Saturday, October 10, 2009

The End of The Aughties

There are 72 days left in the Aughties, y'know the current decade: 2000 - 2009. I was looking back at the decade, and what are its most important events. Here's my little list:

9/11 -- This is obvious. September 11, 2001 is clearly one of the most pivotal days in the history of the United States. In the previous century, there are probably only a couple of comparable events: the bombing of Pearl Harbor, V-E day, the moon landing, the JFK assassination. For several generations of Americans, 9/11 will be the most historical day of their life.

The Election of Barack Obama -- President Obama's election was historical in so many ways. Obviously it was historic that an African American was elected President. It also marked a transition to a new generation -- Obama is 15 years younger than Bush or Clinton (and let's not even mention McCain.) Obama is not only a Democrat, but is not from the more conservative, Southern Democrats of Clinton and Jimmy Carter.

Social Media -- Here's where maybe my perspective is skewed by living in Silicon Valley. Social media is not a single event, in fact it is a progression of events. To me, it really started with blogging and YouTube, and then exploded with MySpace, Facebook, and Twitter. It is a fundamental change in the Internet. Every user is a creator of content, as well as a consumer. It is the great democratizing effect of the Internet, and it is only getting started. Even now we are starting to see how businesses, celebrities, etc. realize that not only can they use social media as a channel to customers and fans, but that it is a two-way channel.

Hurricane Katrina -- What made Hurricane Katrina so pivotal is that opened the eyes of Americans. It made people realize that many of their fellow Americans live in awful conditions. The divide between socioeconomic classes in America were never so obvious as during Katrina. When Kanye West went on TV and said that George Bush didn't care about black people, he wasn't just being a jackass, he was stating a sentiment shared by a lot of people.

The iPhone -- What did I say earlier about having a Silicon Valley perspective? Anyways... The iPhone has completely changed so many things for so many people. In the 90's, The Internet changed people's lives by bringing them information. Now the iPhone lets them carry it around in their pocket. Other phones were certainly moving in that direction, but the iPhone broke through by combining a large display with highly usable touch based interface. This revolution continued with the release of the App Store. Now don't get me wrong. A lot of other phones are following suit -- but that's exactly why the iPhone was so historical.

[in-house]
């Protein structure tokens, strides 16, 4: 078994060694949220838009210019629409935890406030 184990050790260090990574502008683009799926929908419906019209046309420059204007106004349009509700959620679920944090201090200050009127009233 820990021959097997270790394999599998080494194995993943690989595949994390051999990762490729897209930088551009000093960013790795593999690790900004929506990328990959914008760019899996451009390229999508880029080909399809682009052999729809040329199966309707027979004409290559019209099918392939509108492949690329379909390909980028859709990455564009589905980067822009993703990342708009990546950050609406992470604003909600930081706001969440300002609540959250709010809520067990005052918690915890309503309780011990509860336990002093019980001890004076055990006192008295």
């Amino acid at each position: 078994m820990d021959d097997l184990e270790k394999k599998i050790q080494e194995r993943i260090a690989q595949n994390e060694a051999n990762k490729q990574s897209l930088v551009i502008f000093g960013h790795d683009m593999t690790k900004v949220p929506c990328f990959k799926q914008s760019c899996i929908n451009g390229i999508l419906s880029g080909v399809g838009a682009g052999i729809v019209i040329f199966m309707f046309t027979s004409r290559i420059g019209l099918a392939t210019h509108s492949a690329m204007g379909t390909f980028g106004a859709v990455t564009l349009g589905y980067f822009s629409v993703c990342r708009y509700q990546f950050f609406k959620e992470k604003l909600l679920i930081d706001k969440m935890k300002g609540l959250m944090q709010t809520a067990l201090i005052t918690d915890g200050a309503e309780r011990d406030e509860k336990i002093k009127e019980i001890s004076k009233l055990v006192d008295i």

That's my short list. I know it's obviously biased from me being American and living in Silicon Valley. What did I miss? What doesn't belong?

2 comments:

Grant said...

I think you need to include the fiscal collapse of 2007-2009. While the effects of this event have yet to play out fully, I'd wager that we are going to be dealing with it, and policies that are intended to address and/or prevent another one for decades to come.

I'm not sold on the iPhone yet.

Michael Galpin said...

Yeah, I really debated the most recent boom/bust cycle. It really affected a lot of people, in more ways than you might think. I think it was the first boom where the median American was able to grow money on trees. You could buy a house that you could not afford. Then you could cash out equity every 3-6 months and just continuously get money for nothing. The consequence of this is that the inevitable bust has really hit a lot of people. Still, it seems like we shall "pay it forward" once again, and create an even bigger bust in the future.

For the iPhone, think of it like this... The Prius has been a very successful hybrid, but is still a relatively niche car. But just imagine if you went to New York, L.A., and Chicago, and every weekday commuter into those cities was driving a Prius. Further, imagine that the commuters in just those three cities abandoned buses and trains into those cities, and instead went out and bought a Prius. Now overall, the Prius would probably still trail a lot of other makes. If you got outside those three major cities, people would scratch their heads and wonder why people were fussing about the Prius. But among auto-makers, there would be a sea change, and eventually we'd all be driving cars inspired by the Prius. And we'd use a lot less gas :-)

Given my profession, I sit in a pretty good spot to observe the Internet equivalent of the daily commuters into NYC, LA, and Chicago. That's why the iPhone has been so shocking to me, and why I think its long term effects will be even more remarkable.